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Ahnentafel Questions (I) (Posted on 2004-04-11) Difficulty: 2 of 5
In genealogy, a pedigree chart, which shows one's direct ancestors (parents, grandparents, etc. but not siblings, cousins, etc.) is often replaced by the equivalent but space-saving Ahnentafel table.

An Ahnentafel table is simply a numbered list of each ancestor, usually on separate lines. The "root" person goes on line 1. Then, for any person on line n, his father goes on line 2n and his mother goes on line 2n+1. Every ancestor gets a unique line, and every line gets a unique ancestor* (mathematically, at least -- in real life Ahnentafels, because a person may not know all of his ancestors some lines may be blank, and in the case where cousins married, their common ancestors may show up in several places in their children's Ahnentafels).

Question 1: Your great-great-grandfather(2nd-great-grandfather) was the first of his name (surname) (which you inherited) to come to America. What is his Ahnentafel number? What is the Ahnentafel number of your nth-great-grandfather of the same name?(Assume the the Western tradition where a child inherits his father's surname)

Question 2: Your Mitochondrial DNA is passed on only from your mother, who got it from her mother,etc. What is the Ahnentafel number of the great-grandmother from whom it "originally" came? Of the nth-great-grandmother?

[Hint: for the general case (nth-great-grandfather in question 1, nth-great-grandmother in question 2) it might be easier to work with m=n+2; m is the number of generations between the ancestor and your children. For n=1 (your great-grandfather), m=3 -- three generations in between: your grandfather, your father, and you.]

*This statement (that there is a one-to-one correspondence between Ahnentafel numbers and the set of all natural numbers) is fairly easy to prove. And, in fact, the proof is part of a later puzzle in this series. For this puzzle, it can simply be assumed.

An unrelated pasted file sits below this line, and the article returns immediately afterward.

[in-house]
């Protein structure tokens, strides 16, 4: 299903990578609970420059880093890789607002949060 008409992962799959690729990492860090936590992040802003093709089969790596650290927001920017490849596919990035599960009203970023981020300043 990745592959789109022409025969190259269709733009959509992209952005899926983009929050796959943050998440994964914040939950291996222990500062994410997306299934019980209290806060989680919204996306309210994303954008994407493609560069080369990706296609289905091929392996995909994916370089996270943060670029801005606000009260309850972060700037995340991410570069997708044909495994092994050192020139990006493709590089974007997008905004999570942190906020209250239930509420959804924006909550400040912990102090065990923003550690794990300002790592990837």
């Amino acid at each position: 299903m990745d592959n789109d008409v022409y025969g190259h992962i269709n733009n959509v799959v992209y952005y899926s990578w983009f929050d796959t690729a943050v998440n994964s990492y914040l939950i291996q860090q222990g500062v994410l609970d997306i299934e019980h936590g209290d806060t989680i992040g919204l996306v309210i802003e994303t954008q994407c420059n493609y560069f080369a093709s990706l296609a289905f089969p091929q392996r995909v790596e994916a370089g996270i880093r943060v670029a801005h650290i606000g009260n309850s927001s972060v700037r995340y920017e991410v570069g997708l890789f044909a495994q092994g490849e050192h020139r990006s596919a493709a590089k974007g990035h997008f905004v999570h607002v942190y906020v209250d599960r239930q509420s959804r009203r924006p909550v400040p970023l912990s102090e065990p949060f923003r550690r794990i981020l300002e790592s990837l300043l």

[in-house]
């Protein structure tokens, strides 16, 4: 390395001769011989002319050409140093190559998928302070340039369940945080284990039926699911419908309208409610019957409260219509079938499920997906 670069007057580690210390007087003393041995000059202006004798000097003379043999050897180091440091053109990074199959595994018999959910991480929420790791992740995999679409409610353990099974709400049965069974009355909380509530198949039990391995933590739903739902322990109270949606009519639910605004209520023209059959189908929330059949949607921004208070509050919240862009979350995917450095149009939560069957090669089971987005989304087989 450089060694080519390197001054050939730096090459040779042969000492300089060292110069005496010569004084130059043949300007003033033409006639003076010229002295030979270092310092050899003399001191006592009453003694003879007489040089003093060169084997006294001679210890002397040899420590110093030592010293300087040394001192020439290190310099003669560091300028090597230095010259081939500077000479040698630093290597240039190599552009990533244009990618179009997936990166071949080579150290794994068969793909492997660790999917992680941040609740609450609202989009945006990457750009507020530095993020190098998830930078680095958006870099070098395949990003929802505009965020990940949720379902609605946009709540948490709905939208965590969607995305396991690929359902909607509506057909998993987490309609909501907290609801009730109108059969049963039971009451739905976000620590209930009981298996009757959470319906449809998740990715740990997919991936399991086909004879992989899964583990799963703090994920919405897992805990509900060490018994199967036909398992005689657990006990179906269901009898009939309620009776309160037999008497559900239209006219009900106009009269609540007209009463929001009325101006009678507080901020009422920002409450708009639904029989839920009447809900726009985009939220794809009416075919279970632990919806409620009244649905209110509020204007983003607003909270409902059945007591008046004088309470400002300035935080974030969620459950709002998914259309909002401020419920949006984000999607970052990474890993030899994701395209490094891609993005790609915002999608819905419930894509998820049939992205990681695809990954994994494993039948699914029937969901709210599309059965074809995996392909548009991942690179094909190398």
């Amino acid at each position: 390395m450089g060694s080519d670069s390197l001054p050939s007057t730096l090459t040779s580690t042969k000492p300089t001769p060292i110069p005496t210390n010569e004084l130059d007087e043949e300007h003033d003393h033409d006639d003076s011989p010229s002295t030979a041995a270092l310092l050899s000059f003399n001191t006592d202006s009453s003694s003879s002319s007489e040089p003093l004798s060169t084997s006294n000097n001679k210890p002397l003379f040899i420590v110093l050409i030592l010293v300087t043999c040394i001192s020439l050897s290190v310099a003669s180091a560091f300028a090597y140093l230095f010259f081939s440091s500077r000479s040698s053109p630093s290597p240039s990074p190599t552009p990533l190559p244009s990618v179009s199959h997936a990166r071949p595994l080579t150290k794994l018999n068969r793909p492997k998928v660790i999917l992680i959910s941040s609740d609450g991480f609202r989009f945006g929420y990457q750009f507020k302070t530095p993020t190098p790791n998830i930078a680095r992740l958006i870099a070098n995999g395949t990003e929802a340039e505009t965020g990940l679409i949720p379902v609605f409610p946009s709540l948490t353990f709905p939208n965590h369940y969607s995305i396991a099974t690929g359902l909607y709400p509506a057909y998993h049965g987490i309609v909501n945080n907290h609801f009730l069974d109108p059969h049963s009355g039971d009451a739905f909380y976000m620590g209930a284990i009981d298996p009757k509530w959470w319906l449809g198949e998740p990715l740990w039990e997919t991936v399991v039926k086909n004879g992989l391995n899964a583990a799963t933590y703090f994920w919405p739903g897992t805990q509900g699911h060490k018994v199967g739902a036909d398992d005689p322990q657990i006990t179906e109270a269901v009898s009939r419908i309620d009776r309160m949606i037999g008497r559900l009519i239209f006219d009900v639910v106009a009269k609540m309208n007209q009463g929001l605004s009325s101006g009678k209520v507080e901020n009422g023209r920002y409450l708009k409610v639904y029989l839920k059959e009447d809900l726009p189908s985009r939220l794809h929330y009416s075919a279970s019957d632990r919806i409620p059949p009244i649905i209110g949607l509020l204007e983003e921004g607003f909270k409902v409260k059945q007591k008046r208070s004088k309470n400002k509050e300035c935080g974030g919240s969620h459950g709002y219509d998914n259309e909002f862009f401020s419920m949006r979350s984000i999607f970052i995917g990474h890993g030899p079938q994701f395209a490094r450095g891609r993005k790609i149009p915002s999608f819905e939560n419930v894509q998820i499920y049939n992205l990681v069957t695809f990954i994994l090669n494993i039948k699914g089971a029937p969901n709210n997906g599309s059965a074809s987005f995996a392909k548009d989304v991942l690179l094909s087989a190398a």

See The Solution Submitted by TomM    
Rating: 2.8333 (6 votes)

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Solution Is this any better, TomM ? | Comment 4 of 15 |
[I did not copy/paste this answer from the Internet. I reasoned it out after examining a 7 generation sample that I worked out.]
I use a handy notation of D's and M's, where for instance DMMDM is my Dad's Mom's Mom's Dad's Mom. If we consider relative positions of the D's in DMMDM, counting from the right, beginning with relative position 0,  there are D's in relative positions 1 and 4. Then the Ahnentafel number for DMMDM is gotten by subtracting the 1st and 4rth powers of 2 from (2^5+2^4+2^3+2^2+2^1+2^0), which results in  
Then the general rule for an n-deep path is to sum the powers of 2 from 2^n to 2^0, omitting those powers which correspond to the relative positions of the D's, starting at the right with relative position 0.  
So the nth great grandfather is:
DDDDDD....D (n+2 D's)
and the formula for his Ahnentafel number is
The nth great grandmother is:
MMMMM....M (n+2 M's)
and the formula for her Ahnentafel number is:

The second great grandfather has Ahnentafel number 2^4 =16 

The second great grandmother has Ahnentafel number = 2^4+2^3+2^2+2^1+2^0 = 31

(Which is one more than that of her husband, MMMD, who has Ahnentafel number = 2^4+2^3+2^2+2^1 = 30)    

Now getting back to those Blute Brothers....









Edited on April 11, 2004, 8:40 pm
  Posted by Penny on 2004-04-11 16:52:48

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